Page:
The themes of gender identity and the LGBTQ+ spectrum were always going to be relevant for Pride month and An Unkindness of Ghosts was thoughtfully chosen for this book club. However, current events have given an added layer of pertinence. Earlier this year, the CBR Book Club had chosen Station Eleven and then we found ourselves in a pandemic. This month we are seeing protesting to change a racist police system (and institutionalized racism) and An Unkindness of Ghosts has an outright rebellion against the racist society aboard the Matilda spaceship.
Reading this book during the movement sparked by the death of George Floyd, has illuminated to me just how much the book reflects how black people are treated, here and now. While stomach churning, what I otherwise might have brushed off as hyperbole in how the guards and upper classes aboard Matilda view and treat the black and brown people in the lower decks, now doesn’t seem far-fetched in the slightest. It was incredibly depressing to think that this far into the future the treatment of black people hasn’t changed. And I can’t imagine the discomfort a BIPOC person would feel reading An Unkindness of Ghosts.
Why guards quoted this nonsense to justify themselves was beyond her. The whole point of occupying a position of power was that you got to do what you wanted with impunity.
Twit, now dog and she’d heard much worse so many times that she did not care, could not care. She didn’t need much. Didn’t need to be adored and loved and called nice things. All she wished for was perfunctory respect paid to the fact that she was, indeed, alive. Real, breathing, thinking, movable parts and all.
That’s what ghosts really are the past refusing to be forgot. Ghosts is smells, stains, scars. Everything is ruins. Everything is a clue. It wants you to know its story. Ancestors are everywhere if you are looking.
As a white woman, I’m facing the uncomfortable reality that black people have been continually subjugated even after the abolishment of slavery. But black people in America have been living with ghosts this entire time dealing with the scars and ruin that white people have wrought. What has been an awakening for me has been actuality for black people and I’m working to learn more and untrain biases.
I appreciated all the different nuances which Solomon approached gender identity, which is perhaps unsurprising since Solomon uses “they”. How different deck levels use different pronouns, one deck “they”, another everyone uses “she”, as well as Aster and Theo working through their identities.
I hate it when you call me lad, ” I say. He laughs deeply and gruffly. “I do suppose you’re a man now.” No, not quite. Not at all. That is the exact opposite reason why it upsets me when he calls me things that mean boy.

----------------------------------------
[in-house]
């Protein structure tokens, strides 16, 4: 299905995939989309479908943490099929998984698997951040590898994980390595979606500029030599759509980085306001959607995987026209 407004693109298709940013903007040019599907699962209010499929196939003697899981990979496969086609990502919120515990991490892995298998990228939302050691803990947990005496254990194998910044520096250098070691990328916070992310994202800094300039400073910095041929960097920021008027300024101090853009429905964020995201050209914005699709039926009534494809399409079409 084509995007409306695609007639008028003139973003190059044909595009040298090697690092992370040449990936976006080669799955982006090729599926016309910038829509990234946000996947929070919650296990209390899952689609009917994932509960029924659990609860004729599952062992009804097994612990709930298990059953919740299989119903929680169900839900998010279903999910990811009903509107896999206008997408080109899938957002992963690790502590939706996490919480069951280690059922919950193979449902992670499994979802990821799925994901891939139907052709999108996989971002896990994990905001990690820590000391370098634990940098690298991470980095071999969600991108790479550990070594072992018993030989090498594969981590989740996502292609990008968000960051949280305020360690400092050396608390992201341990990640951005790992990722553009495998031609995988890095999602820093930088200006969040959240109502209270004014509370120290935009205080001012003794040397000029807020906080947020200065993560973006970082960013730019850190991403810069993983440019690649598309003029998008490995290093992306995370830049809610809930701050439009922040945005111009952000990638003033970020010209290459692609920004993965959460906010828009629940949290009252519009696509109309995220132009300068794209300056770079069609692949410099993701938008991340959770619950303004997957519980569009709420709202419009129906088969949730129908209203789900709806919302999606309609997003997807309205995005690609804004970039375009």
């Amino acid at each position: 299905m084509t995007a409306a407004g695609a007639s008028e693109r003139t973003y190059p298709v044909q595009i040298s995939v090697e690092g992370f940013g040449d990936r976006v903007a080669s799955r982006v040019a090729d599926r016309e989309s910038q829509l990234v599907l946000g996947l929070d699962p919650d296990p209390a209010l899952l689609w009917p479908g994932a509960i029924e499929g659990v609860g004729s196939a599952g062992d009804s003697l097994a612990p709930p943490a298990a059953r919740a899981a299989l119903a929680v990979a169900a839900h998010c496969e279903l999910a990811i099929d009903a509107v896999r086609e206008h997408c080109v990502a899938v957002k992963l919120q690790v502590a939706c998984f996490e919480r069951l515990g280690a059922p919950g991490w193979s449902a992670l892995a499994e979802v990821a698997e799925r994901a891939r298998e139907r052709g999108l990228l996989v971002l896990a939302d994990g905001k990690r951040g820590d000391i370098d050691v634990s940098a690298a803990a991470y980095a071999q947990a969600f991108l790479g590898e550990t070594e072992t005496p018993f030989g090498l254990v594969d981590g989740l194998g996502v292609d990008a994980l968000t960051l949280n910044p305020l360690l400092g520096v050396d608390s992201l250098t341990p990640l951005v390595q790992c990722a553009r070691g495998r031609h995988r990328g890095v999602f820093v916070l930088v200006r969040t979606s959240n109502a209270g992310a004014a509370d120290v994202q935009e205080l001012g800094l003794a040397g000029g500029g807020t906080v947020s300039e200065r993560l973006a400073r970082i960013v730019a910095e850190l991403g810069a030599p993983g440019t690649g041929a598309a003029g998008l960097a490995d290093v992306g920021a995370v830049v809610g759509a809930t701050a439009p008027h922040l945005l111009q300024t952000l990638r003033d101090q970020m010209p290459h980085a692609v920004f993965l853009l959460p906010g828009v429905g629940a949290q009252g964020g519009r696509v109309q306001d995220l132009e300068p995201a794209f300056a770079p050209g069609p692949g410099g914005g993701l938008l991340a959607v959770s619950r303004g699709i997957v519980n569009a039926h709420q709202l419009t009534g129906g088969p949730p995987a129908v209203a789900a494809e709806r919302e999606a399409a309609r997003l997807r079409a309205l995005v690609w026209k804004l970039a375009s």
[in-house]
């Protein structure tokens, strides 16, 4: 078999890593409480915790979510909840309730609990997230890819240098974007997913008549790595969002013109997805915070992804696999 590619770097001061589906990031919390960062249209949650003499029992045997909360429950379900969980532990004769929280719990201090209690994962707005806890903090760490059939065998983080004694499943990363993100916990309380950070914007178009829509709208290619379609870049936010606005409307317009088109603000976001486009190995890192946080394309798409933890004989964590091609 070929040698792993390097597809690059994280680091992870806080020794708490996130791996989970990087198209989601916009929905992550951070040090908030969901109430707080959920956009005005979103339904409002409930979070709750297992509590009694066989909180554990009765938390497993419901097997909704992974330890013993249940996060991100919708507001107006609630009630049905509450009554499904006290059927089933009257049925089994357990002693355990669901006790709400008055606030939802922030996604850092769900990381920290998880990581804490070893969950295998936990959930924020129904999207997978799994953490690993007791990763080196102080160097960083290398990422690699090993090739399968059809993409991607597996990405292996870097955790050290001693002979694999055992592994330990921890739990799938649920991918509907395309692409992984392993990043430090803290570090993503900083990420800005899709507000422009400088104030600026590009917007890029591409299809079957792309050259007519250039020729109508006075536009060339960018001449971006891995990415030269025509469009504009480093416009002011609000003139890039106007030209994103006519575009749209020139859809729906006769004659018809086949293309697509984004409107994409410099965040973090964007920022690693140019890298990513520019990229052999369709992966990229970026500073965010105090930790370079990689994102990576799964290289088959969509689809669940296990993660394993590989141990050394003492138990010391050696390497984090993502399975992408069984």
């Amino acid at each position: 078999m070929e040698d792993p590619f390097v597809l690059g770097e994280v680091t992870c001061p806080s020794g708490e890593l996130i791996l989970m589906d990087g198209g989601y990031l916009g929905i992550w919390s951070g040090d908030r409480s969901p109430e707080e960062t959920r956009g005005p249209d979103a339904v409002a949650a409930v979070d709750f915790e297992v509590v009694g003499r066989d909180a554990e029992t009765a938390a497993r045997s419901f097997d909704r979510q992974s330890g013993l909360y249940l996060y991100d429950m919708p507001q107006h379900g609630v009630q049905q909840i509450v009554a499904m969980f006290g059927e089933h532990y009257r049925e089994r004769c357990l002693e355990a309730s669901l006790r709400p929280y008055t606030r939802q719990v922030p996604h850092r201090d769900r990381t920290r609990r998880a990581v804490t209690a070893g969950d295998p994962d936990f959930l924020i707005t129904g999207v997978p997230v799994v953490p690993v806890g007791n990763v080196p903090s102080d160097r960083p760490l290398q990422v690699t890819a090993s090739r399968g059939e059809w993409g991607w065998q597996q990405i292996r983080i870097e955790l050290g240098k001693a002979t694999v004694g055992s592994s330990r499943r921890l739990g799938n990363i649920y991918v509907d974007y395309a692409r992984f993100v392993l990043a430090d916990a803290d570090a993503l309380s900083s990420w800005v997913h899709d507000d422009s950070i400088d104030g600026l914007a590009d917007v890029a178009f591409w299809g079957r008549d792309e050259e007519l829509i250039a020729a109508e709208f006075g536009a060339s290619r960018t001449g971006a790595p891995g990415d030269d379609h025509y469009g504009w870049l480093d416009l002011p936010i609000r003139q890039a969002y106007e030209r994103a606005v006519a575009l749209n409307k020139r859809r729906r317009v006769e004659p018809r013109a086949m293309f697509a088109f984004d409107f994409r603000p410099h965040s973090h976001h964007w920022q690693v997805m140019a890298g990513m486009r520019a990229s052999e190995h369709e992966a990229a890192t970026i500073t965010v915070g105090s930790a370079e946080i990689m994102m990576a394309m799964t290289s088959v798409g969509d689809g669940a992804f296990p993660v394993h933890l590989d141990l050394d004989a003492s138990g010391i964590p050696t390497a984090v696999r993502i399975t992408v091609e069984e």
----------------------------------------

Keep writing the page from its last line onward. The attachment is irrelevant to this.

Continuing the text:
Aster examined her new self in the mirror and said, “I make a very dainty man.” She looked nothing, nothing at all, like the man she hoped she’d look like, one of those burly, rough-faced types who walked the passageways of Matilda like a conquistador…. Aster didn’t know where Theo acquired them, but if one were to pick – and people did like to pick – they would choose male, of that she was certain.
“Perhaps because I’m not a man at all.”…”Aye. You gender-malcontent. You otherling,…Me too. I am a boy and a girl and a witch all wrapped into one very strange, flimsy, indecisive body. Do you think my body couldn’t decide what it wanted to be?” “I think it doesn’t matter because we get to decide what our bodies are or are not,” he answered.
Rivers Solomon packs a lot in this book. In addition to racism and discrimination against LGBTQ+ and gendered variance peoples, Solomon also has a main character that is on the autism spectrum. In surebitch’s review, they state, “Aster is neurodivergent, clearly, but she’s not stupid; in fact, she is at first portrayed as smartest than everyone else around her, and she has a very logical brain. And yet this is what she chose to do?” Having three autistic siblings and a child on the spectrum, and approaching the book with that thought in mind, markers that indicate Aster being autistic continually leapt out at me. The way Aster would count and tap things while walking, being very touch oriented, not always catching joking or sarcasm, the perfunctory way she delivers information, her cataloging and detailed organization systems, and bafflement at others’ behavior at times.
The inside lining was soft, stretchy, and absorbent. A knit jersey, maybe. It felt wonderful, and she loved buttoning herself up into this protective cocoon. It was heavy and present, putting deep pressure on her joints and limbs.
Aster loved the way the pages felt, their heftiness,their texture. The paper hummed. Chalked with charts, diagrams and tables, the book contained what a person could not – an order, a system, a rubric. Grammar textbooks reduced a language to something graphic and chartable, subject to scrutiny. Aster welcomed these straightforward, detailed explanations after dealing so long with Lune.
I do agree with surebitch. Even with taking Aster being autistic into account, towards the end of the book some of her actions are baffling and seem counter to how she has behaved/responded in the past. And it is frustrating how far mistreatment of Aster had to go before Theo could give into his feelings for Aster.
Overall, An Unkindness of Ghosts is an excellent science fiction book in how it examines the present through an imagined future. I loved the reveal of what Aster’s mother was up to and the cause of the mystery poisoning. Despite leaving the reader hanging regarding the ultimate fate of the Matilda, the ending was quite touching. It is not a book I would have picked up while browsing but I’m glad to have read it.